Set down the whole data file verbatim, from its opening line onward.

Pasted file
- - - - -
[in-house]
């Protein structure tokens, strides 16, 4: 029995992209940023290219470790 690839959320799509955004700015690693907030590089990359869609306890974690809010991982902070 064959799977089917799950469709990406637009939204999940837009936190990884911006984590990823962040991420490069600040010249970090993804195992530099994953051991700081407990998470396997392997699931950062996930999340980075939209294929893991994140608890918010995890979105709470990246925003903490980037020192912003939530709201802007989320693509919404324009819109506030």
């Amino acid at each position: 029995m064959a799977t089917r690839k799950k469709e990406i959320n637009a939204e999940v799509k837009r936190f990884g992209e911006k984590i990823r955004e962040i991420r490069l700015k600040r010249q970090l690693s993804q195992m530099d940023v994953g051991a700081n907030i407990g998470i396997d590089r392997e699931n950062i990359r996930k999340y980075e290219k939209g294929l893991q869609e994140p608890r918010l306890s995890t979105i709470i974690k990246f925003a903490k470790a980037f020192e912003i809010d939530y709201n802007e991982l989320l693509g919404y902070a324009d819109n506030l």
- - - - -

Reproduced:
[in-house]
């Protein structure tokens, strides 16, 4: 029995992209940023290219470790 690839959320799509955004700015690693907030590089990359869609306890974690809010991982902070 064959799977089917799950469709990406637009939204999940837009936190990884911006984590990823962040991420490069600040010249970090993804195992530099994953051991700081407990998470396997392997699931950062996930999340980075939209294929893991994140608890918010995890979105709470990246925003903490980037020192912003939530709201802007989320693509919404324009819109506030």
């Amino acid at each position: 029995m064959a799977t089917r690839k799950k469709e990406i959320n637009a939204e999940v799509k837009r936190f990884g992209e911006k984590i990823r955004e962040i991420r490069l700015k600040r010249q970090l690693s993804q195992m530099d940023v994953g051991a700081n907030i407990g998470i396997d590089r392997e699931n950062i990359r996930k999340y980075e290219k939209g294929l893991q869609e994140p608890r918010l306890s995890t979105i709470i974690k990246f925003a903490k470790a980037f020192e912003i809010d939530y709201n802007e991982l989320l693509g919404y902070a324009d819109n506030l």